Lorna's Fave!

  Lorna’s Fave!

 

mejewelpic

 

We moved the party to the carpet where  the impossible not love, Nadine plopped right down with us, kicking her shoes off ready to dig in.  She shared stories with us about where she had found inspiration for her work, and let her obvious passion for her trade seep out onto us.  We started tossing necklaces and bracelets around, trimming ourselves in the jewelry like we did our mothers’ as children.  We’d try a piece on in between sips of girly shelf white wine, and chat about what we’d chosen. I asked the other three girls what they thought of what they’d selected.

Nadine chatting with Kelly about healing stones

Nadine chatting with Kelly about healing stones

Kelly, who had remarked earlier on the individualism, was drawn to stones she knew to have healing qualities.  As cancer survivor, officially in remission since January; she keeps her eyes peeled for items in nature than bode healing qualities.  Her journey with her sickness, and attention to wellness has brought her upon her choices in jewelry.  Out of those stones, one in particular jumped out at her.

“This one looks like a fishing lure,” she commented excitedly holding up the yellowish vertical stone,” like my Daddy used.”  She set it down smiling.  She had found her connection.

Whitney Thompson, a native Ashevillian piped up from the other side of the circle, holding up a gorgeous blue stone in a similar fashion. “This one reminded me of the sea,” she said.  “It’s like when you’re little.  I just wanted to take my flip-flops off.  When I saw it I wanted to go to the beach and run around.”

Whitney explaining what she loved about the peice whitpic
Whitney explaining what she loved about the piece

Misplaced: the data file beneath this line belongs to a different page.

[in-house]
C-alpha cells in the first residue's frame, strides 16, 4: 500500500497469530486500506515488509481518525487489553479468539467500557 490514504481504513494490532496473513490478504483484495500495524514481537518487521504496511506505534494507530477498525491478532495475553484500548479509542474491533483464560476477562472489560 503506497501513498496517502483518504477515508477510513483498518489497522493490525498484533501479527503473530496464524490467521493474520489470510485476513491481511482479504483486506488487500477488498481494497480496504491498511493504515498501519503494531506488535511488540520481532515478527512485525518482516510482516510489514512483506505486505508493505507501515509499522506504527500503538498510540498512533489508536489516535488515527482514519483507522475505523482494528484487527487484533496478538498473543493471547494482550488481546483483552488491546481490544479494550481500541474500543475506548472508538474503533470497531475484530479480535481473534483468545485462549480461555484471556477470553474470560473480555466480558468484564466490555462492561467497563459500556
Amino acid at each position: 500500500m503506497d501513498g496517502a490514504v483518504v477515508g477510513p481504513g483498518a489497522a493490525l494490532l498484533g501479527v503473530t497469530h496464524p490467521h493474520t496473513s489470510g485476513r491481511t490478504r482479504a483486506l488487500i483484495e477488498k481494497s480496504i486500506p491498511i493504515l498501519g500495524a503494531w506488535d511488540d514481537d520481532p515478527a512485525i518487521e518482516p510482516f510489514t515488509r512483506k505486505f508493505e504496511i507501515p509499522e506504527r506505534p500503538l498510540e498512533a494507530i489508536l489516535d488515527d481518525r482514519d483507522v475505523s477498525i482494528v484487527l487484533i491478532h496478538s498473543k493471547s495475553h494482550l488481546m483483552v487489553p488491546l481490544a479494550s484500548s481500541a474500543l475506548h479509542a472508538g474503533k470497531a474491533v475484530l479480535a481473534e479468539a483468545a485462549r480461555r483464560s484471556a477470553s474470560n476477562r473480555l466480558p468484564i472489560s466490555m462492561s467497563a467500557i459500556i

Whitney’s stone actually provoked a childhood memory to surface, making her feel carefree again as she had in her most innocent years.  Whitney had found her connection.

The youngest of the group, Hannah, a 16-year-old, chose a piece unlike the rest of us, without a stone.  Her piece was raw, twisted sterling silver wired, manipulated by hand into an untamed yet simple set of earrings.  I chuckled thinking how the piece was like being a teenager, beautiful, unsure which direction it was going, and not as simple as it appeared to be.  They fit Hannah just perfectly, and hung daintily on her young ears.  She had made her connection.  I wonder if she knew…

Dainty Hannah

Dainty Hannah

While I was pondering this Whitney was perusing the backside of a necklace, “you know, their backs are just as pretty and detailed as their fronts.”

Nadine explained to the group how this is one of her trademarks.  I thought how much it made sense because there are different sides to women…many sides.  They are sometimes tucked away against our own skins for only us to enjoy and sometimes decided to be displayed so people can see our normally hidden sides.  Nadine told us she’d even been in public and saw her creation flipped over, showing them from the opposite sides.  What self-expression.

I learned something Monday night.  Jewelry isn’t just embellishment, it’s an embellishment of us.  Often times who we are is in the tiny details of the things we choose to let represent us.  We weren’t wearing jewelry, we were wearing little pieces of who we are.  I thought I was going to just play dress-up, and I did to an extent.  I just didn’t know I would be using Nadine’s art to dress up as myself.

 

If you want to make your connection with Jewelry by Nadine check out her collection at the Kress Emporium in downtown Asheville.

19 Patton Ave,  Asheville, NC 28801

If you’d love your own play date with Nadine call her 828-654-0993 or email her at nfidelman@pobox.com

pearlpenpic

 

 

 

Have an interesting story?  Contact AskAsheville’s Lorna Hollifield at lornalh@gmail .com 828-280-1799

 

Find out more about Lorna’s writing journey at http://lornahollifield.com

Artimus